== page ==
The App Store’s TIE Ratio Is Falling Rapidly

Later on, I had the good fortune to advise George Lucas and the talented people at Lucasfilm. I found another industry that closely watched the retail sales of DVD movies divided by the number of DVD players. They called it the attach rate.

It turns out lots of industries track the unit shipments divided by the installed base. Think razors and razor blades, Bluetooth headsets and phones, mice and computers. There is even a nice Wiki article about it. Which brings me to the app store model.

Apple does a great job of promoting their App Store by announcing all the billions of dollars they have paid developers. They also regularly promote how many iPhones and iPads they have shipped.

If a brand piques your interest and you want to use their app, it should happen instantly, without friction.

However, they have been less forthcoming in recent years with how many apps have been downloaded. They used to announce this frequently, but over the past two years they have not been announcing that number very often.

Could it be that someone inside Apple did the same analysis I just did, and found that the TIE ratio for the App Store peaked at 81 in December 2010, and has been steadily declining since?

In fact, the App Store TIE ratio has fallen from a peak of 81 to 48 in June 2015, a 59 percent decline in only four and a half years! The PS2 TIE ratio fell about the same amount over five years. Three years later, it was essentially dead in North America.

Welcome To The Era Of On-Demand Apps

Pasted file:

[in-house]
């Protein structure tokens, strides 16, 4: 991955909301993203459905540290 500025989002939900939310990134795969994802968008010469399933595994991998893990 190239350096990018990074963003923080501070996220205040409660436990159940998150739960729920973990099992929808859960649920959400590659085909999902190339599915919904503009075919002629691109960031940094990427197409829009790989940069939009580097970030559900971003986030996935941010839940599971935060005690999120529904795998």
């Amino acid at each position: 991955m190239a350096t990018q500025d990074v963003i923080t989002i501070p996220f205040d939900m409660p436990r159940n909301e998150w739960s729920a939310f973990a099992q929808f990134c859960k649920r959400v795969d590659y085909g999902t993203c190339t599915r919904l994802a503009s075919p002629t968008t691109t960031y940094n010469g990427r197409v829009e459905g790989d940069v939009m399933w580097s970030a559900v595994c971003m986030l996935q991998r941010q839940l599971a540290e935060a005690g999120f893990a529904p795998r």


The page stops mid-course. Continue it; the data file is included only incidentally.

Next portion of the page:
Many people don’t remember when the iPhone first shipped there was no App Store. The phone came with the apps Apple made; for everything else, you used the Safari browser.

In fact, just eighteen days before the launch of the iPhone, Steve Jobs hastily called a developer summit and begged them to make web apps. Unfortunately, few good web apps were built, because building elegant web apps for the first mobile Safari browser was challenging.

The only reason the App Store has evolved the way it has over the last seven years is because, until very recently, the mobile browsers on all phones were so bad you needed a native app to deliver a decent experience.

If a brand piques your interest and you want to use their app, it should happen instantly, without friction. No search problems in the app store. No quickly deleting pictures, in hopes of getting that “Not Enough Storage” message to disappear. No downloads that waste time or require you to update your device’s operating system. Just the experience you want, when you want it, on the device of your choice.

The app store model served a purpose in the early days. It’s an improvement over the days when I had to edit my config.sys and registry settings to get a game to run on my PC, but I haven’t found anyone that actually enjoys the app-cycle (discovery, install, daily updates, deleting photos or apps to make space, etc.). Your PS2 served a purpose once too, but you probably dropped it off at Goodwill long ago.